April 14, 2010

Multitudinous Thoughts And Sacred Comforts

If man were a mere animal, his joy and sorrow would depend entirely upon outward things. Let but the trough be full, and the swine are happy; let the pasture be abundant, and the sheep are content. In the sunshine every sparrow will be twittering on the trees; let the heavens weep, and every wing is drooping. In long drought, or severe frost, or pinching famine, the animal creation languishes and pines. You cannot, however, be sure of making a man happy by surrounding him with abundance, nor can you plunge a Christian man into wretchedness by any deprivations which you may cause him. Man’s greatest joy or sorrow must arise from inner springs. The mind itself is the lair of misery or the nest of happiness. Thoughts are the flowers from which we must distil the essential flavorings of life. Paul and Silas sing in the stocks because theft minds are at ease, while Herod frets on his throne because conscience makes him a coward....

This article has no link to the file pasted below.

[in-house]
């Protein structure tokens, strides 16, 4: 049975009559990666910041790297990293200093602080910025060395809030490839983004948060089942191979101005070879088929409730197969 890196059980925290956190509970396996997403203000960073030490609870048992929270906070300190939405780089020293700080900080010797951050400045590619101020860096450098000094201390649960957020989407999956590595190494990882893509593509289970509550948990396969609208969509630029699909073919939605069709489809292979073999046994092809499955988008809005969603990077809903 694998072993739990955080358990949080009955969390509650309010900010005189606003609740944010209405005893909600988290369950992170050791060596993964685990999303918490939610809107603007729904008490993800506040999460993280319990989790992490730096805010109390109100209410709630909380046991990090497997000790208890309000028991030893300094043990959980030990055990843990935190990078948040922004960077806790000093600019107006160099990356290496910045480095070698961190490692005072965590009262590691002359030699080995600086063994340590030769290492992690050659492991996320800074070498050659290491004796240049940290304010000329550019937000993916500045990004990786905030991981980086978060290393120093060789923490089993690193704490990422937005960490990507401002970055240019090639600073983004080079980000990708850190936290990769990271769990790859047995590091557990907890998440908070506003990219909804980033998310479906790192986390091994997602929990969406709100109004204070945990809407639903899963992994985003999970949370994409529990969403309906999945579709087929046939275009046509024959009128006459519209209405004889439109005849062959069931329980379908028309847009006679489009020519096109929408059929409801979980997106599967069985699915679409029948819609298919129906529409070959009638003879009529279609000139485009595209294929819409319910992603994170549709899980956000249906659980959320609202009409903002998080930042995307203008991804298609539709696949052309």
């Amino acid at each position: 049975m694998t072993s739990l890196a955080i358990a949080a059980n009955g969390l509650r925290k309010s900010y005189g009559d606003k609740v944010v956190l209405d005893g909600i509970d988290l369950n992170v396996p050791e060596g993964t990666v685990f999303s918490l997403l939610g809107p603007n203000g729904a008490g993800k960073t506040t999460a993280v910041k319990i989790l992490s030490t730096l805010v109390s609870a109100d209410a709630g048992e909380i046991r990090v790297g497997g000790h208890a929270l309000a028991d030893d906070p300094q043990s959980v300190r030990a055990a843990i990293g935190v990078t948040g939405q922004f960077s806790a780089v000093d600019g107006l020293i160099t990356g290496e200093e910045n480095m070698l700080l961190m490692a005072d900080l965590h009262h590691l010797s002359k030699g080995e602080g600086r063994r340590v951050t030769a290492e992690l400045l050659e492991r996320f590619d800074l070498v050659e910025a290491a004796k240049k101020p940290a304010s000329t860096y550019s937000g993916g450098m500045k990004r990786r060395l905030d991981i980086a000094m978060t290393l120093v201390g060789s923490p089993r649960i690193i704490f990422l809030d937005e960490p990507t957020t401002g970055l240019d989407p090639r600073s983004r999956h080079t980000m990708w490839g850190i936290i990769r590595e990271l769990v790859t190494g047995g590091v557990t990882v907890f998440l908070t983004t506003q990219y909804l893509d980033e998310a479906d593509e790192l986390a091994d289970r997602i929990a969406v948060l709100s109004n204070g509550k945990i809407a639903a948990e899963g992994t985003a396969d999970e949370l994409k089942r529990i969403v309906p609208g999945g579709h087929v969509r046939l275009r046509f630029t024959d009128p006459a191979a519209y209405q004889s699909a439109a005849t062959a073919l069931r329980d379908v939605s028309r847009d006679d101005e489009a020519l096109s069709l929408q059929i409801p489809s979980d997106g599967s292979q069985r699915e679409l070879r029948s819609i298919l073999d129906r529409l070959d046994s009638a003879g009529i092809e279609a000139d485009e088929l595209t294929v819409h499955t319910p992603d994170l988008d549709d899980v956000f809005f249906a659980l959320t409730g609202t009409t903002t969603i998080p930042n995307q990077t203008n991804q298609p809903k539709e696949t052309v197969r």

Happiness lies not in the outward, but in the inward; the fairest garden is that whose walks and arbors are in the secret of the soul; the richest and most mellow fruits are not plucked from the trees of the orchard, but are ripened within the spirit. Hence the importance of our guarding well our thoughts.

C. H. Spurgeon - From a sermon entitled "Multitudinous Thoughts And Sacred Comforts," delivered August 1, 1869.

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